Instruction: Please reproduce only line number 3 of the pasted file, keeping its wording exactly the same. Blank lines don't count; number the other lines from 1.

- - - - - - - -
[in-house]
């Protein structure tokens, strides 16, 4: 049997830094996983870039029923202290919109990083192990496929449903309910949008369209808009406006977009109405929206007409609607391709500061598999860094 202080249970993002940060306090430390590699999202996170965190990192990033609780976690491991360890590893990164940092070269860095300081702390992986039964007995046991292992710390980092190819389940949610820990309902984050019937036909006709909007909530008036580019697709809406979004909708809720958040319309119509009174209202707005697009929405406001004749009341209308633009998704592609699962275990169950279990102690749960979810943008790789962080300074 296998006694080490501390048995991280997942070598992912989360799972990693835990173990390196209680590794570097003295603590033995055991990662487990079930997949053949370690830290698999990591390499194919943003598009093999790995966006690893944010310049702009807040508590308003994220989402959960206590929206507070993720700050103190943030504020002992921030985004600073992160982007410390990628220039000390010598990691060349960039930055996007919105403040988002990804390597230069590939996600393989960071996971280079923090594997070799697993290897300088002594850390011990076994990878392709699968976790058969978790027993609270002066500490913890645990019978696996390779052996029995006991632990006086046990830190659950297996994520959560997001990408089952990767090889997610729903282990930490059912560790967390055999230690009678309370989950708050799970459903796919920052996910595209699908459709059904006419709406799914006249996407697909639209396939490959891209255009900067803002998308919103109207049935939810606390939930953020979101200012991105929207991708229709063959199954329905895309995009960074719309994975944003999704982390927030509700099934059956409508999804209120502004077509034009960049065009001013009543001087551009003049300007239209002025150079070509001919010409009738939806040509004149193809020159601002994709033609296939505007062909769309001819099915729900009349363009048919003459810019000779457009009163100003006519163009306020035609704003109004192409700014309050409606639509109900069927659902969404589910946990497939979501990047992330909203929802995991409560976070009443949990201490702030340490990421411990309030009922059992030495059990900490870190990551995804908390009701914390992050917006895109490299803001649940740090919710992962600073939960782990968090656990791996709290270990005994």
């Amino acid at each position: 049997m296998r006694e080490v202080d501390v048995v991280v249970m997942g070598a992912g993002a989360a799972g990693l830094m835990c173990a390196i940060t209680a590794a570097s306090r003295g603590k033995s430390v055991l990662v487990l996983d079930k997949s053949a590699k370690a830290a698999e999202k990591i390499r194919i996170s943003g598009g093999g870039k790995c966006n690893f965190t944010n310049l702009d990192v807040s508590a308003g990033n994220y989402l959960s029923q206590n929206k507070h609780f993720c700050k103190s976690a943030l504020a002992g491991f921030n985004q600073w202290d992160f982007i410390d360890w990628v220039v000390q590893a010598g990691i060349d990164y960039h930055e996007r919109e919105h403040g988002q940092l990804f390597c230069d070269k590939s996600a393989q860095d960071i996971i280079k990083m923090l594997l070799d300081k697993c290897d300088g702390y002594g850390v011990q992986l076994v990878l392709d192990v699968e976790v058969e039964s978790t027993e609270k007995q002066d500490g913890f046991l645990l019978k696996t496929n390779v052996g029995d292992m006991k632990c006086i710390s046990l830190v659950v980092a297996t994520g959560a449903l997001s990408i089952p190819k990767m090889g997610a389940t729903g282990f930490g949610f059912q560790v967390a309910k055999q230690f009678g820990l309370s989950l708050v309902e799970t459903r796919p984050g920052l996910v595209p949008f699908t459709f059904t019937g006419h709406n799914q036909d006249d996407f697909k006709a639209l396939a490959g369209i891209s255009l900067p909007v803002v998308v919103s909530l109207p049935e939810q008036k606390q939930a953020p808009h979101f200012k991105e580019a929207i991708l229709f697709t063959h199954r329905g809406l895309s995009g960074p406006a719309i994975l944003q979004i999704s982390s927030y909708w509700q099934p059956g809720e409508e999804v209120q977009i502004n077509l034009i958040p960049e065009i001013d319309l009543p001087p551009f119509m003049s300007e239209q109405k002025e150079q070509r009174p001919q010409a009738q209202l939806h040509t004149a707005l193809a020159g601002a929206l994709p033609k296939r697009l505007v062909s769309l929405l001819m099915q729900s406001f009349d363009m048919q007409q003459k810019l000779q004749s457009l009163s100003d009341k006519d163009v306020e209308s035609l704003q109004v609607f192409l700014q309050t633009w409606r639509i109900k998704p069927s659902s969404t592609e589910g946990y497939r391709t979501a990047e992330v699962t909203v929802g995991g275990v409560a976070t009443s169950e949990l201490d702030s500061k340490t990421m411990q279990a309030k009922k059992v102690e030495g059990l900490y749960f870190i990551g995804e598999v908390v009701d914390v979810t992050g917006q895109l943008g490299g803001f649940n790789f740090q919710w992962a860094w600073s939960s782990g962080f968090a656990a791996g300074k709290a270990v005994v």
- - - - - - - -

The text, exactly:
């Amino acid at each position: 049997m296998r006694e080490v202080d501390v048995v991280v249970m997942g070598a992912g993002a989360a799972g990693l830094m835990c173990a390196i940060t209680a590794a570097s306090r003295g603590k033995s430390v055991l990662v487990l996983d079930k997949s053949a590699k370690a830290a698999e999202k990591i390499r194919i996170s943003g598009g093999g870039k790995c966006n690893f965190t944010n310049l702009d990192v807040s508590a308003g990033n994220y989402l959960s029923q206590n929206k507070h609780f993720c700050k103190s976690a943030l504020a002992g491991f921030n985004q600073w202290d992160f982007i410390d360890w990628v220039v000390q590893a010598g990691i060349d990164y960039h930055e996007r919109e919105h403040g988002q940092l990804f390597c230069d070269k590939s996600a393989q860095d960071i996971i280079k990083m923090l594997l070799d300081k697993c290897d300088g702390y002594g850390v011990q992986l076994v990878l392709d192990v699968e976790v058969e039964s978790t027993e609270k007995q002066d500490g913890f046991l645990l019978k696996t496929n390779v052996g029995d292992m006991k632990c006086i710390s046990l830190v659950v980092a297996t994520g959560a449903l997001s990408i089952p190819k990767m090889g997610a389940t729903g282990f930490g949610f059912q560790v967390a309910k055999q230690f009678g820990l309370s989950l708050v309902e799970t459903r796919p984050g920052l996910v595209p949008f699908t459709f059904t019937g006419h709406n799914q036909d006249d996407f697909k006709a639209l396939a490959g369209i891209s255009l900067p909007v803002v998308v919103s909530l109207p049935e939810q008036k606390q939930a953020p808009h979101f200012k991105e580019a929207i991708l229709f697709t063959h199954r329905g809406l895309s995009g960074p406006a719309i994975l944003q979004i999704s982390s927030y909708w509700q099934p059956g809720e409508e999804v209120q977009i502004n077509l034009i958040p960049e065009i001013d319309l009543p001087p551009f119509m003049s300007e239209q109405k002025e150079q070509r009174p001919q010409a009738q209202l939806h040509t004149a707005l193809a020159g601002a929206l994709p033609k296939r697009l505007v062909s769309l929405l001819m099915q729900s406001f009349d363009m048919q007409q003459k810019l000779q004749s457009l009163s100003d009341k006519d163009v306020e209308s035609l704003q109004v609607f192409l700014q309050t633009w409606r639509i109900k998704p069927s659902s969404t592609e589910g946990y497939r391709t979501a990047e992330v699962t909203v929802g995991g275990v409560a976070t009443s169950e949990l201490d702030s500061k340490t990421m411990q279990a309030k009922k059992v102690e030495g059990l900490y749960f870190i990551g995804e598999v908390v009701d914390v979810t992050g917006q895109l943008g490299g803001f649940n790789f740090q919710w992962a860094w600073s939960s782990g962080f968090a656990a791996g300074k709290a270990v005994v």